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Six Things We Want In ‘The Avengers 2’

What little doubt existed over Marvel’s grand superhero merger experiment completely evaporated this weekend when The Avengers took audiences and the box office by storm. After being hinted at and setup with more than four years worth of superhero movies, the unprecedented collaboration paid off big time ($200-plus million in three days big), and now Marvel is prepping for phase two of theatrical master plan.

While those plans include Iron Man 3, as well as sequels to Thor and Captain America: The First Avenger (and maybe even a new Hulk movie), the golden goose continues to be The Avengers, and with earth’s mightiest heroes having earned some downtime following their explosive introduction, it leaves it to fans like us to speculate and guess what the future holds for Marvel’s flagship franchise.

Most of us here at Playeraffinity were as thrilled with the first outing as everyone else was, but we’ve got a few suggestions to make sure this ultimate crossover wasn’t just a one-hit wonder. If you’re among those few who have yet to actually see The Avengers, be warned, as minor spoilers follow.


Keep Joss Whedon as Writer and Director

This is definitely the most important factor determining the franchise’s future. The actors have all signed on for multi-film deals, but further guidance from writer and director Joss Whedon is still in question. The announcement of his involvement in The Avengers was the first big indicator to fans that Marvel was taking the project as seriously as they should have and it’s hard to envision anyone having more clout in geek circles than Whedon. His TV background certainly didn’t take away from the film’s flashy visuals but it’s his ability to create a sympathetic character out of just about anyone or anything that allowed The Avengers to be more than just a big dumb action movie. He’s just a fantastic storyteller and anyone looking to fill his shoes will be hard pressed to accomplish anything half as charming, emotional and well-constructed as what Whedon did in The Avengers.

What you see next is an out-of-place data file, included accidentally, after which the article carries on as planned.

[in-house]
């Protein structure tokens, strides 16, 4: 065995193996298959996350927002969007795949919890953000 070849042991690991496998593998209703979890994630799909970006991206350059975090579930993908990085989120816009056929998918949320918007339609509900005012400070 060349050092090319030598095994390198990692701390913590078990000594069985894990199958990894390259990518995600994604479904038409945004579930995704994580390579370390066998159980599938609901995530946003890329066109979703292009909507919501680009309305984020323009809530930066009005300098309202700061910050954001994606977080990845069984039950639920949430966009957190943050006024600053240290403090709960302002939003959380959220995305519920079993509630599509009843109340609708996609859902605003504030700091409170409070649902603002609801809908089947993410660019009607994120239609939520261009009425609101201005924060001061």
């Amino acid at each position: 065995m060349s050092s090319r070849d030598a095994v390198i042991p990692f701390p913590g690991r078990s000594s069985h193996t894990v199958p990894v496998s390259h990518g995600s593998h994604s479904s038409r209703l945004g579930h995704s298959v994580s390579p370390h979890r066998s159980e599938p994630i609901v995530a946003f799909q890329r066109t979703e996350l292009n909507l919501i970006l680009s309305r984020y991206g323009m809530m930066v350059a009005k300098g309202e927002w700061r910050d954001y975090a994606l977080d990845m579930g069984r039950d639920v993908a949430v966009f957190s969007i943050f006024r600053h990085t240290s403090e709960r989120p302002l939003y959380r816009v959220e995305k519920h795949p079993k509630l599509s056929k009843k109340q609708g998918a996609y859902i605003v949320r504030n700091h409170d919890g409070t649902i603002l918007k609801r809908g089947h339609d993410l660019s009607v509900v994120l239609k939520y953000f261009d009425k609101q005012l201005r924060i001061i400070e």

Expand the Team

While Marvel will definitely be trying to get some of its lesser known heroes into their own pictures before The Avengers 2 (Edgar Wright sounds like he’d give up his first born to do an Ant-Man movie), that shouldn’t limit the roster to just folks with a film under their belts. Hawkeye and Black Widow were successfully integrated as full members of the team despite previously only appearing in cameos, but the Avengers have had such a huge and constantly changing roster over the years that throwing in a B-team wouldn’t hurt. The X-Men movies proved that audiences can get a quick handle on superpowered second-string heroes, so there’s no reason folks such as Wasp, Black Panther or Ms. Marvel can’t make their debuts here. Keep them around as side characters or cameos so that they can bounce off of the founding members, or be used as cannon fodder. Speaking of which … 
 


Create a Greater Sense of Danger